Len: Most people who believe in the afterlife would say they take up the space on earth for X number of years because that’s what God destined. They have a mission during that time and it’s not for them to ask “Why?”. If they don’t believe in the afterlife, they take up space because… they take up space. There doesn’t need to be a reason other than simply enjoying life as long as it exists.
Al: Well, as I say, those people aren’t me! I do believe in the afterlife and I understand God has a destiny or a plan. However, I have to make decisions about a thousand things every single day. What's one more? Besides, I believe if I live to be 70 at the rate I’m going, I will be a babbling, drooling old man in a wheel chair at a nursing home. Not only will I be of no value to anyone, I will be a negative drag on society. Even worse from my perspective, I won’t have anything to show for my life by way of documented record and nobody will care and I will be forgotten… forever. Unacceptable!
Len: You are making some pretty broad assumptions. What evidence do you have that you will be that far gone mentally?
Al: The only thing I can say is that nobody alive is more analytical than I am. I know what I can do on a daily basis. I know how many mistakes I make when I type or write or remember or think. I chart everything. I understand trends. I’m making an educated decision that my mind is deteriorating at a rapid rate. I’ve seen it before with Frank and I’m not going down that road – not a chance in million.
Len: I understand that, but what I do not understand is how you can know that this would happen at 60 or 65 or 70 or whenever. Dad was pretty darn sharp at 80! We are a lot like him. Why should we be different?
Al: I’m 100% confident that we’re different. He didn’t drink two-liters of pop every day for 30 years! Actually, I’m not sure pop ever swallowed a drop of pop. He didn’t have a fraction of the astronomical amount of data shoe-horned into his brain that we have had. All I know is that my mind is slipping by the day and if I don’t take the bull by the horns and plan ahead… sometime in the not-to-distant future I’m going to wake up one day and I’ll no longer be in control and the idea of leaving a documented record of my life will be a hopeless fantasy. And, THEN is when I’ll be depressed assuming I'm more than a vegetable and even capable of depression. Just as from dust to dust, I'll be going from goo goo ga ga to goo goo ga ga. They’ll probably drag my life out for years and years while I have to live with the realization that I’ll be just like every other Tom, Dick or Harry that lived on this earth that nobody remembers.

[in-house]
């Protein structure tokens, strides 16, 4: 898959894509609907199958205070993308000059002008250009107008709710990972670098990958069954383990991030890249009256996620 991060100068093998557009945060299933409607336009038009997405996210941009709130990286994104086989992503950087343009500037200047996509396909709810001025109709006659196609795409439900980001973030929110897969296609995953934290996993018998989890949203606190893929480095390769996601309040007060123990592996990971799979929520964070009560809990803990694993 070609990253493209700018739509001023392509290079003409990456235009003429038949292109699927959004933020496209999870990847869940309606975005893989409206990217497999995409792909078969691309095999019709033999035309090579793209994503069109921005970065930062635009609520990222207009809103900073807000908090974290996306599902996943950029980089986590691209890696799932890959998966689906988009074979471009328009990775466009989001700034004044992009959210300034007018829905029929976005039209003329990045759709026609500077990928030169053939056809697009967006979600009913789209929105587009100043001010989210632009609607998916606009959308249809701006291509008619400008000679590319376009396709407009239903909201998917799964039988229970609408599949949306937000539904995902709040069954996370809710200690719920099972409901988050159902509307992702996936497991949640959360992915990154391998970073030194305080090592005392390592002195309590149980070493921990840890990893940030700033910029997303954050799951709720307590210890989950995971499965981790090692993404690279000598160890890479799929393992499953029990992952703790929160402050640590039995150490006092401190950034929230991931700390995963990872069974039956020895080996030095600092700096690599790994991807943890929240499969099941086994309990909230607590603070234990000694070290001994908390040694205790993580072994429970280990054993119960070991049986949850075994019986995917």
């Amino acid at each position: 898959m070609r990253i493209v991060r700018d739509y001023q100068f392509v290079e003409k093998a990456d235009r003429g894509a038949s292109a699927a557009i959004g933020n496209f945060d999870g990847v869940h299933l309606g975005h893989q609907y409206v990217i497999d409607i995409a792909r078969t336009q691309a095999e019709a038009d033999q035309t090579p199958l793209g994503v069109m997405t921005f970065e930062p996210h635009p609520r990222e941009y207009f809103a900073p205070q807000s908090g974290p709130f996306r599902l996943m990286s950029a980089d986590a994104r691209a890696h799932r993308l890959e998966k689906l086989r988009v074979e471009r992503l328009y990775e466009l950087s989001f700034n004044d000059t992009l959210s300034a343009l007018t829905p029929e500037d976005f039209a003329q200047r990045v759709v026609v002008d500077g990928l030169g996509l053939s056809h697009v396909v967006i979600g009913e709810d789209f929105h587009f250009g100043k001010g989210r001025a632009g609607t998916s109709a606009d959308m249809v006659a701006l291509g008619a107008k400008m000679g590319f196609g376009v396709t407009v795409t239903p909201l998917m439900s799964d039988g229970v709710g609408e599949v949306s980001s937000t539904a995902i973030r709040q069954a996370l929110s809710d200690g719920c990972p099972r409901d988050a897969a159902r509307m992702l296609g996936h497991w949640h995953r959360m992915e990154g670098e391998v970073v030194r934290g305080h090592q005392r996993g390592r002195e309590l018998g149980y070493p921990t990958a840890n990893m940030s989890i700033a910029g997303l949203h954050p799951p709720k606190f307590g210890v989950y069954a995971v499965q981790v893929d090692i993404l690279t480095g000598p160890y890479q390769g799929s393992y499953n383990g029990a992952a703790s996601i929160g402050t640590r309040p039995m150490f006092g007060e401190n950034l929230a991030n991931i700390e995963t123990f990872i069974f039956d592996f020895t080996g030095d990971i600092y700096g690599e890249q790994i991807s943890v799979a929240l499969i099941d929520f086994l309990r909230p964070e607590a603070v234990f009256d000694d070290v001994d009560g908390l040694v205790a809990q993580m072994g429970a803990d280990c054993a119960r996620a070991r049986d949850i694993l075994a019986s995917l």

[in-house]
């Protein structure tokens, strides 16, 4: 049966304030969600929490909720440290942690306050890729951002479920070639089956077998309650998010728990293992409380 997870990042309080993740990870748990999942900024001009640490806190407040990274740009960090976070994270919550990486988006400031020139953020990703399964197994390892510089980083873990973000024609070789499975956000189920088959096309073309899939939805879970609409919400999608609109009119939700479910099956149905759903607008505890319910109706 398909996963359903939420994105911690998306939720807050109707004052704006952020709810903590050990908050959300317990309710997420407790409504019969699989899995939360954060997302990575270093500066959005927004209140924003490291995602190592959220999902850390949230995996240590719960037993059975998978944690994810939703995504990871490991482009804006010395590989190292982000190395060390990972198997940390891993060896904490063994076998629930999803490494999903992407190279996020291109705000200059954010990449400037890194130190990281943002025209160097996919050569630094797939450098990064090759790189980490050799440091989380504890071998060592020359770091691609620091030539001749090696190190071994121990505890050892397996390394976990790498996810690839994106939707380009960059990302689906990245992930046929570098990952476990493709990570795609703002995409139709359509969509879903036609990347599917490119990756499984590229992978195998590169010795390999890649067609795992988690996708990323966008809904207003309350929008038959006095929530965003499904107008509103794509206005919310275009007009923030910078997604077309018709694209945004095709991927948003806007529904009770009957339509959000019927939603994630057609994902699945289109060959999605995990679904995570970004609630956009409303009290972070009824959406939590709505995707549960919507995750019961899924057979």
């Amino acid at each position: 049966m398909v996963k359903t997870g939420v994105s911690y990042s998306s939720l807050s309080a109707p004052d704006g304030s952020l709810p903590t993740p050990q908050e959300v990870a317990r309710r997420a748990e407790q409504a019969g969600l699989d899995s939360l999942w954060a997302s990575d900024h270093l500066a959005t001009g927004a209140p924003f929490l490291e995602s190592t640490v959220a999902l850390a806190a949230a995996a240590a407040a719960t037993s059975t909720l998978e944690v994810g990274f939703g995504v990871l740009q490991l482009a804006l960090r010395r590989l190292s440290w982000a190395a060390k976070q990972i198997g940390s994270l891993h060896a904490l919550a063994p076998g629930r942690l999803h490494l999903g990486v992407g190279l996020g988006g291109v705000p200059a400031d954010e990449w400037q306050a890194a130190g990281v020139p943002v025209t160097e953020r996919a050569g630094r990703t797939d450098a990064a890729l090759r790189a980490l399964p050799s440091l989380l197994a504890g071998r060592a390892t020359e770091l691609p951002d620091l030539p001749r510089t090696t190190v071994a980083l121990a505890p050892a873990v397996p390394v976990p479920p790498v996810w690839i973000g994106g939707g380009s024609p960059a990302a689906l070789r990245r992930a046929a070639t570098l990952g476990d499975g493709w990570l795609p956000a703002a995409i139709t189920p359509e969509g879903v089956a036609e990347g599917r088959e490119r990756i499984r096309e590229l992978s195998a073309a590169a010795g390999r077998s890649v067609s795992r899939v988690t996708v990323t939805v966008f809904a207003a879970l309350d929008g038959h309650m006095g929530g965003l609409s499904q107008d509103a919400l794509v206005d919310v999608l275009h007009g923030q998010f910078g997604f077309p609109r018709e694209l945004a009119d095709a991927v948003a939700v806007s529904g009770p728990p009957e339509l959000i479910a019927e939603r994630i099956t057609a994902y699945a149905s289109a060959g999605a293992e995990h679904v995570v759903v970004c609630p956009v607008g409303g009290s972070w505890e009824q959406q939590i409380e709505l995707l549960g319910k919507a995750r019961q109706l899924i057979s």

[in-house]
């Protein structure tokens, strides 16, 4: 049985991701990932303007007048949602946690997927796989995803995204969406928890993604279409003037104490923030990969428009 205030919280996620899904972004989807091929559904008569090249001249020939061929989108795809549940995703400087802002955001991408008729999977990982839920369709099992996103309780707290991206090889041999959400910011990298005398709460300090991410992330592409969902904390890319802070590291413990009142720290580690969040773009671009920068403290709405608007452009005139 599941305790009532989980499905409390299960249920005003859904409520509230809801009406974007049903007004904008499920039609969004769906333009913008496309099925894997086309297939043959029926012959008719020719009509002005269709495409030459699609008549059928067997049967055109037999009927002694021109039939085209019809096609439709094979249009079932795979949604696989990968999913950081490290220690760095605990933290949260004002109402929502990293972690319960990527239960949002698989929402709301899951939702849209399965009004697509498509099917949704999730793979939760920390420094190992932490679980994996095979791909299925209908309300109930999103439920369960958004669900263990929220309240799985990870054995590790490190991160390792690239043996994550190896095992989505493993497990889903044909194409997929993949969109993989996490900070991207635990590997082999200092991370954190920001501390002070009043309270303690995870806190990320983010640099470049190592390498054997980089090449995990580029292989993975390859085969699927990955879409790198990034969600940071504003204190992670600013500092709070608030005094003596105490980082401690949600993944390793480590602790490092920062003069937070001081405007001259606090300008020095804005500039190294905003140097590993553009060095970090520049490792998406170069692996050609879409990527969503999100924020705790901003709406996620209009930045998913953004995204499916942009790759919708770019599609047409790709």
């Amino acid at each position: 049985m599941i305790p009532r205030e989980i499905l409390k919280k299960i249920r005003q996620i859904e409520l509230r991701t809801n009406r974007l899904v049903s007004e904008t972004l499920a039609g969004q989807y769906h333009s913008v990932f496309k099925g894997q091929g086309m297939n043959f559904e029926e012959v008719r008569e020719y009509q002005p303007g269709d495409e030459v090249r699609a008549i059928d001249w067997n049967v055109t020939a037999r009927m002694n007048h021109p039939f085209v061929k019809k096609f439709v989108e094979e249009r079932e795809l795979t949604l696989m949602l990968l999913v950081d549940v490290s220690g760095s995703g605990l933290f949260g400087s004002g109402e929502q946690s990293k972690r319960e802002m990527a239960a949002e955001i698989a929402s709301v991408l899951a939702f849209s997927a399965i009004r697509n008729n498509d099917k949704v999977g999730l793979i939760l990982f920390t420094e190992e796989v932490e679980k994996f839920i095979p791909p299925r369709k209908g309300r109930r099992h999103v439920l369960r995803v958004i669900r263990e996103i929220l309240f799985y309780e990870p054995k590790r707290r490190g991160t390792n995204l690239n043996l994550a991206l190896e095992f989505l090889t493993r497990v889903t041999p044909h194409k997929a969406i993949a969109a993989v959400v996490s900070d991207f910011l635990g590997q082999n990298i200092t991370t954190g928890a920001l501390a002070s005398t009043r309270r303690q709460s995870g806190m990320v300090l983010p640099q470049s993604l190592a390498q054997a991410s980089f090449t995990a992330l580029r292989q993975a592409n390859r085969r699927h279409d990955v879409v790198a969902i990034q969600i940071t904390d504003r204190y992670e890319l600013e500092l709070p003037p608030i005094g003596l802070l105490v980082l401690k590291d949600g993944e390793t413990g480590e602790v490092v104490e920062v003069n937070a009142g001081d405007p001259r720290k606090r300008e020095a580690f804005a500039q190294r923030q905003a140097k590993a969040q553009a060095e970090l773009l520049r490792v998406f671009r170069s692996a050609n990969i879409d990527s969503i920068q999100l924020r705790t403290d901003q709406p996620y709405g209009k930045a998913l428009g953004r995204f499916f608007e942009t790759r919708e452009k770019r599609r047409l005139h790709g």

"In view of the fact that the number of people living too long has risen catastrophically and still continues to rise.... Question: Must we live as long as modern medicine enables us to?... We control our entry into life, it is time we began to control our exit." ― Max Frisch
Len: It sounds to me like you’ve already made this decision, but I’ve got 50% of the vote.
Al: No, I haven’t made the decision. I’m simply saying that it’s time to think about it. We don’t have any kids. Our parents are deceased. Our brother and sister live in other cities. Neither of them have kids. Most of our friends are analytical enough (or they wouldn’t be our friends) that they might just possibly understand. Speaking for me, I don’t like the idea of using up all our assets and resources for the next 10-20 years when they could go to someone who could use them today.
Len: The problem is that little issue of being born with an innate desire to stay alive as long as humanly possible. You can’t simply suppress that by way of some logic.
Al: Oh yes I can! Maybe you can’t, but that just means you’re weaker than me. I'm the left side of the brain and I can easily make the most logical decision irrespective of any emotional issues. It isn’t that I don’t appreciate the gift of life. I do. It’s incredible. But, guess what. We’re all also given the gift of death. It's inevitable. So, why go out with a whimper? Why go out with a bunch of other geezers that nobody knows or remembers? Why not go out with a bang (pun intended)? Why not leave something for the world to chew on?